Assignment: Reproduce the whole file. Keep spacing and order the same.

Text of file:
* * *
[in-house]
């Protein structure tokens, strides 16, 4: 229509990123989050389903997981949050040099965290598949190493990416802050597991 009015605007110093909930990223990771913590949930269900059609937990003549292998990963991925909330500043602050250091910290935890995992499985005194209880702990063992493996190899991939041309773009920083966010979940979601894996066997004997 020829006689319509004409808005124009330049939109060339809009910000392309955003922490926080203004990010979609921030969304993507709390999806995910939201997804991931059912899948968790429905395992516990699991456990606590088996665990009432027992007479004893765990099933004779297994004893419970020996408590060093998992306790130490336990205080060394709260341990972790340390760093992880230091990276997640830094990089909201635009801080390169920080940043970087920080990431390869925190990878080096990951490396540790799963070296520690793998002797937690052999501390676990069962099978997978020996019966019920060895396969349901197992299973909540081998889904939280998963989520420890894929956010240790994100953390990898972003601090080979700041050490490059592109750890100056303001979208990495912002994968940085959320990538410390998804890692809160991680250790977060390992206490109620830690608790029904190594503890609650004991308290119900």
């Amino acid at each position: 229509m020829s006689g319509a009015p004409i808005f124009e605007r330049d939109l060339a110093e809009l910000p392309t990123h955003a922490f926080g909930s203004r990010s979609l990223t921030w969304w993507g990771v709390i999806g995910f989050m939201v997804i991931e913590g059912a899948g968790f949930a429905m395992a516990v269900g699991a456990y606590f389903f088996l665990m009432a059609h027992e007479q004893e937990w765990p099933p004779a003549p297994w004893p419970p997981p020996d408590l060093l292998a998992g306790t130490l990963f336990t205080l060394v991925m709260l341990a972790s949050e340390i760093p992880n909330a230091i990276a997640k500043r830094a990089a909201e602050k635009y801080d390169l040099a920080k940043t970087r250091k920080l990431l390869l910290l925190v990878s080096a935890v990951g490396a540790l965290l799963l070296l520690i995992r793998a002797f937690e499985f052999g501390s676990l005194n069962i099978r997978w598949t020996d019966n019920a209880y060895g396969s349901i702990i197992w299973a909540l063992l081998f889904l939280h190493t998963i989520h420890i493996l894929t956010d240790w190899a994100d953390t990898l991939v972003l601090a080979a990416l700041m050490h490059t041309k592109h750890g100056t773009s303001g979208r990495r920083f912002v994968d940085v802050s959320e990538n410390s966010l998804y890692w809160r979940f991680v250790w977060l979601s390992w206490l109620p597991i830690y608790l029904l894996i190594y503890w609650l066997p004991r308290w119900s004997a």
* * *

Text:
[in-house]
């Protein structure tokens, strides 16, 4: 229509990123989050389903997981949050040099965290598949190493990416802050597991 009015605007110093909930990223990771913590949930269900059609937990003549292998990963991925909330500043602050250091910290935890995992499985005194209880702990063992493996190899991939041309773009920083966010979940979601894996066997004997 020829006689319509004409808005124009330049939109060339809009910000392309955003922490926080203004990010979609921030969304993507709390999806995910939201997804991931059912899948968790429905395992516990699991456990606590088996665990009432027992007479004893765990099933004779297994004893419970020996408590060093998992306790130490336990205080060394709260341990972790340390760093992880230091990276997640830094990089909201635009801080390169920080940043970087920080990431390869925190990878080096990951490396540790799963070296520690793998002797937690052999501390676990069962099978997978020996019966019920060895396969349901197992299973909540081998889904939280998963989520420890894929956010240790994100953390990898972003601090080979700041050490490059592109750890100056303001979208990495912002994968940085959320990538410390998804890692809160991680250790977060390992206490109620830690608790029904190594503890609650004991308290119900």
């Amino acid at each position: 229509m020829s006689g319509a009015p004409i808005f124009e605007r330049d939109l060339a110093e809009l910000p392309t990123h955003a922490f926080g909930s203004r990010s979609l990223t921030w969304w993507g990771v709390i999806g995910f989050m939201v997804i991931e913590g059912a899948g968790f949930a429905m395992a516990v269900g699991a456990y606590f389903f088996l665990m009432a059609h027992e007479q004893e937990w765990p099933p004779a003549p297994w004893p419970p997981p020996d408590l060093l292998a998992g306790t130490l990963f336990t205080l060394v991925m709260l341990a972790s949050e340390i760093p992880n909330a230091i990276a997640k500043r830094a990089a909201e602050k635009y801080d390169l040099a920080k940043t970087r250091k920080l990431l390869l910290l925190v990878s080096a935890v990951g490396a540790l965290l799963l070296l520690i995992r793998a002797f937690e499985f052999g501390s676990l005194n069962i099978r997978w598949t020996d019966n019920a209880y060895g396969s349901i702990i197992w299973a909540l063992l081998f889904l939280h190493t998963i989520h420890i493996l894929t956010d240790w190899a994100d953390t990898l991939v972003l601090a080979a990416l700041m050490h490059t041309k592109h750890g100056t773009s303001g979208r990495r920083f912002v994968d940085v802050s959320e990538n410390s966010l998804y890692w809160r979940f991680v250790w977060l979601s390992w206490l109620p597991i830690y608790l029904l894996i190594y503890w609650l066997p004991r308290w119900s004997a």